BOSTON (CBS) — A lot of people are finding a surprise when they open up their latest checking account statements. It’s a new fee, just to get copies of your canceled checks.

Gill from Bridgewater Declared his Curiosity saying: “First banks said no more canceled checks. Now the image fee is $3 a month!”

That’s right, Bank of America has started charging $3 if you want a paper copy of your canceled checks along with your statement. “The bank said we’re going to charge you for them because we can,” says Gill Solomon, who brought this to our attention.

Getting a copy of your canceled checks used to be free. Now you either pay the three bucks, say ‘no thanks’ and do without, or see them online. That’s still free. “I can’t think of any other reason but greed,” says Solomon.

WBZ-TV’s David Wade reports.

We asked Bank of America why it has instituted this particular fee. “Well, the fee is around managing the costs of creating the statements and sending the statements,” says Bank of America’s Kevin Dolan.

He said he didn’t know if the bank makes a profit on the fee, only that it’s expensive for the bank to maintain your account. “Certainly we want to operate all our accounts profitably for our shareholders,” Dolan added.

Bank of America is not alone in coming up with new charges. The industry was hit right in the pocketbook by new laws that restrict overdraft and debit card fees, which used to bring in a bundle. “So ‘fee’ and ‘new fee’ is the name of the game,” says consumer advocate Edgar Dworsky who runs

He says the banks are trying to recoup. “They’re looking for new ways to ding the consumer, ding their customers, and get some more money,” he says.

“Our customers are willing to pay for value. The key is what do they value and do they deem it as important,” says Kevin Dolan from Bank of America.

But some banks, especially the smaller community banks, are competing by going in the opposite direction. Eastern Bank is running television ads saying its free checking account is, in fact, free.

“People simply don’t want to be nickeled and dimed, and that’s what some of the larger banks are doing right now,” says Joe Bartolotta from Eastern Bank.

Gill Solomon is reluctantly sticking with Bank of America because of the convenience of all of its branches and ATMs, and he’ll dodge the new fee by going online to see his canceled checks. But he’s not happy about it.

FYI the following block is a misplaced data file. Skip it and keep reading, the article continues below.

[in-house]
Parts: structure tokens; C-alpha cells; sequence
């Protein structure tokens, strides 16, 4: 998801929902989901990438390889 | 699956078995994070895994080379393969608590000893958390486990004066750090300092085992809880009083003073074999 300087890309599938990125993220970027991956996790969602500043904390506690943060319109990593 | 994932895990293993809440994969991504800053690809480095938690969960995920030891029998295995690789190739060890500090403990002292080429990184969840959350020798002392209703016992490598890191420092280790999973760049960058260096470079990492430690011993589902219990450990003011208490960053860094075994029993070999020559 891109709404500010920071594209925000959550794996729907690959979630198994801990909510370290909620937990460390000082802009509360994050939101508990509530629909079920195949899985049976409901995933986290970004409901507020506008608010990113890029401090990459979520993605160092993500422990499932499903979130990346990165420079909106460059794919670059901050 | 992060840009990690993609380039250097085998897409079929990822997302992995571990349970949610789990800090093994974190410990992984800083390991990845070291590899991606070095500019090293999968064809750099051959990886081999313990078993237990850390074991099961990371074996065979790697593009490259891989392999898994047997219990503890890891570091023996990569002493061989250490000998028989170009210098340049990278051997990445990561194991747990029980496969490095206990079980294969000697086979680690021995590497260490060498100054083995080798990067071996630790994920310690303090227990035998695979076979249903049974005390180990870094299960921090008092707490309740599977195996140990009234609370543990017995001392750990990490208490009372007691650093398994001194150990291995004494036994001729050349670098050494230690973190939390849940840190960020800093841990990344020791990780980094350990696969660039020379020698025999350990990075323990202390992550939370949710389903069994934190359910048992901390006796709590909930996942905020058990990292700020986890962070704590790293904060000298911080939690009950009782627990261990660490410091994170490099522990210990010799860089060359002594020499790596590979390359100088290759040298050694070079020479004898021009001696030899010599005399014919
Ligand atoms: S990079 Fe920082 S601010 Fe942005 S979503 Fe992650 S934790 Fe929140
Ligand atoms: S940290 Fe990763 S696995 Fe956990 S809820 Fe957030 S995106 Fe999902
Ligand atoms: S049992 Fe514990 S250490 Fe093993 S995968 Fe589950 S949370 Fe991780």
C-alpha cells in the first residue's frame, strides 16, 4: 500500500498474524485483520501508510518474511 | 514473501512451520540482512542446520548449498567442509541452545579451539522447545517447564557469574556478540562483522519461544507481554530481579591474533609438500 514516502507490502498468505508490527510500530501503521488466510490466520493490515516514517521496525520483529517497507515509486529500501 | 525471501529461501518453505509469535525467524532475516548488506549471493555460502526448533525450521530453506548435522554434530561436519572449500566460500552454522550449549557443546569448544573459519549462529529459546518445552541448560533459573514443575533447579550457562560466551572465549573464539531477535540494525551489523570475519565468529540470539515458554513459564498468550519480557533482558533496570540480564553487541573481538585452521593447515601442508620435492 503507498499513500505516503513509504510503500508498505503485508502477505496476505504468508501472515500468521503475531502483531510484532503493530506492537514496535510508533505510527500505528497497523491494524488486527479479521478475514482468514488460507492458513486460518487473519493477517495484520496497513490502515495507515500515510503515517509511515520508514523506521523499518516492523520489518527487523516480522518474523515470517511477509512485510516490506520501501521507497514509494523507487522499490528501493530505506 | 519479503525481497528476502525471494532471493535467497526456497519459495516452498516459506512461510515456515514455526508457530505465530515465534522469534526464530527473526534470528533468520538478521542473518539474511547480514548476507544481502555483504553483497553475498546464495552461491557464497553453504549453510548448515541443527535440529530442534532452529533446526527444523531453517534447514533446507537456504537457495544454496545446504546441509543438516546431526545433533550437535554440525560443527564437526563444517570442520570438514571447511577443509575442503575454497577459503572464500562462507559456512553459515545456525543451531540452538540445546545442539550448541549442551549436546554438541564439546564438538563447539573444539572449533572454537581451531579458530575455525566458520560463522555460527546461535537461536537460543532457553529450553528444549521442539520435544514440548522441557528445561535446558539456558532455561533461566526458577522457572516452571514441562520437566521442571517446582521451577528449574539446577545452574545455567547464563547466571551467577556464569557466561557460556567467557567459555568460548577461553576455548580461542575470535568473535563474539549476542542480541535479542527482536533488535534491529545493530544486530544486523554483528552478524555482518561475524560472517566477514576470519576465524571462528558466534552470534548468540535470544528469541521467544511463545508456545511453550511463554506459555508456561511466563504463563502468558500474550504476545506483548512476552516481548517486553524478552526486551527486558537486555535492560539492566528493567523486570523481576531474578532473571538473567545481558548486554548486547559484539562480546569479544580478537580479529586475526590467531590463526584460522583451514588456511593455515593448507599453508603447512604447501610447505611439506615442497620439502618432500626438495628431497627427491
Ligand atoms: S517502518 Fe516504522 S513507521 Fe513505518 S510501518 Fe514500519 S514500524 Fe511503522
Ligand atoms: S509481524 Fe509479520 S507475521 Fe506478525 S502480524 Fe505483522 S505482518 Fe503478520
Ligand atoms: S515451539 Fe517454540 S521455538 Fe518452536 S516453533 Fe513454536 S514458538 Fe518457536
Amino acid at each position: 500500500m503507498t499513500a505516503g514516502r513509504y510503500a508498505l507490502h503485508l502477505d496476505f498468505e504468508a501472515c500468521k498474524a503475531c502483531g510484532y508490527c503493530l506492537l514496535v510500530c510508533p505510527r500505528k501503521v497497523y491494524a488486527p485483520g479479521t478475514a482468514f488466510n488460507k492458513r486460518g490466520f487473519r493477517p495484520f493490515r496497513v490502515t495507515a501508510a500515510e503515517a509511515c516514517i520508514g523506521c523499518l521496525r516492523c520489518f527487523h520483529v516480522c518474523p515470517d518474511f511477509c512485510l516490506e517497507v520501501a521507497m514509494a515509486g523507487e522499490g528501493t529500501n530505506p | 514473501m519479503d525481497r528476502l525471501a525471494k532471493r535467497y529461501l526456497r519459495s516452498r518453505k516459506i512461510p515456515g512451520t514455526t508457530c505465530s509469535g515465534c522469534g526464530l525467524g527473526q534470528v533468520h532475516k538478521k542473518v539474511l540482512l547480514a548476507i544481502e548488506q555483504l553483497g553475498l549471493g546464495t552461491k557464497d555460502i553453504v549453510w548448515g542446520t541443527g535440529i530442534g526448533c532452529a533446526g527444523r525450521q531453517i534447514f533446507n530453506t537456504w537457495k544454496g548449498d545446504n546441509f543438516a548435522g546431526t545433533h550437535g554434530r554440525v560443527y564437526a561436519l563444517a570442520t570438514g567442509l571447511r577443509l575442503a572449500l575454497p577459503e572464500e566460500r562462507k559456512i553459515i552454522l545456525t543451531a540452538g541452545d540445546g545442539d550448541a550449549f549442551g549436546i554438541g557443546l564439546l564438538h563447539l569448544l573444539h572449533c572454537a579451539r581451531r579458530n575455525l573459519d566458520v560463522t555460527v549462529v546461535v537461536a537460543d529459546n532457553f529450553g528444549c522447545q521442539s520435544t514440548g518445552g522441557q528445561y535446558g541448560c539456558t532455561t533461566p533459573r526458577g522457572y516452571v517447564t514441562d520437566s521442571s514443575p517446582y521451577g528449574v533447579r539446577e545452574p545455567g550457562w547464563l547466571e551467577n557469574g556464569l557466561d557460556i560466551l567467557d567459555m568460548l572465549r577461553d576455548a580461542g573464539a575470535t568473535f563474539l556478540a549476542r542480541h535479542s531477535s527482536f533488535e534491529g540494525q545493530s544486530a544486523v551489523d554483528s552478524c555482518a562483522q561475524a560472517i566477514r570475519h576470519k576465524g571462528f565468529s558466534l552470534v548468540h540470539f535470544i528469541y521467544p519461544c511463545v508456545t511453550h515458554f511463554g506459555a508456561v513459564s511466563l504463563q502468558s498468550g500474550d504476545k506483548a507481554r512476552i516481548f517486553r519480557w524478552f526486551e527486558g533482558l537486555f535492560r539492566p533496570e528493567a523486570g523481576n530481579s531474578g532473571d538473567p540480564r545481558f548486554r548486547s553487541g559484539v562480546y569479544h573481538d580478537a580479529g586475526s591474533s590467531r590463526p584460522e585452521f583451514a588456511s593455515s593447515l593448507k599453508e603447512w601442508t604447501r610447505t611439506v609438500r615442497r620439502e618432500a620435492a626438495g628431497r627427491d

“No matter what you do, the banks are going to take advantage of you. After what they did to the country? Got bailed out. Our money is taking care of them. They do nothing for us,” he laments.

One thing to keep in mind is that there are often ways to avoid these fees, like keeping a minimum balance or banking online. It can be difficult to plow through the details of each type of account, but if you play the game well, you can save money.

Comments (6)
  1. Cynic says:

    I don’t know about “Saving Money”….It seems more like keeping from getting ripped off.
    Every day I get a warning from the Bank that if I don’t opt in to their overdraft scam I could be ‘Embarrased” when they are “Forced” to decline a charge on my Debit Card because I don’t have enough money in my account.
    Guess what.. I always know EXACTLY how much I have in my account and I never spend money that I don’t have.

  2. J says:

    Well I think this says it all,

    “Certainly we want to operate all our accounts profitably for our shareholders,” Dolan added.


  3. DStein says:

    How many times does Bank of America have to show people they’re not interested in consumer retail customers? Customers should find themselves a nice credit union and tell Bank of America to stuff it.

  4. snee says:

    Has anyone read the thousands of pages of regulations in the Dodd-Frank Act. It’s a necessary evil but it also places an unprecedented regulatory burden on big banks, community banks and credit unions. I can guarantee that each one of them is having now to create a new compliance department and hire at least one and in most cases more regulations expert. This costs money. Also, consumers are demanding more automated processes – online banking, online applications, etc. The requirement to opt in or out of things such as overdraft policies is not a whim of the bank. It’s the law and the bank is responsible for making sure their Ts are crossed and Is are dotted.

    And many of the smaller banks and credit unions are facing the reality that they may have to merge to stay in business. I can guarantee that if the bank or credit union is not making up the money with checking account fees, it is making up the money somewhere else.

  5. Cynic says:

    snee…Maybe so but $360.00 in overdraft fees is a little much for a $19.01 over draft.Especially when the overdraft was the result of a Bank error.

  6. Pzzdoff says:

    I have 20 years in the computer programing industry, there is no way the banks can justify fees bases upon statemnts, overdrafts, check images, ATM fees and so on. Once the program is in place the work is done by a machine than works 24/7 without pay or benefits. These fees represent GREED and nothing else, ecpecially not that the use of your money provides us with less than 1% per year!

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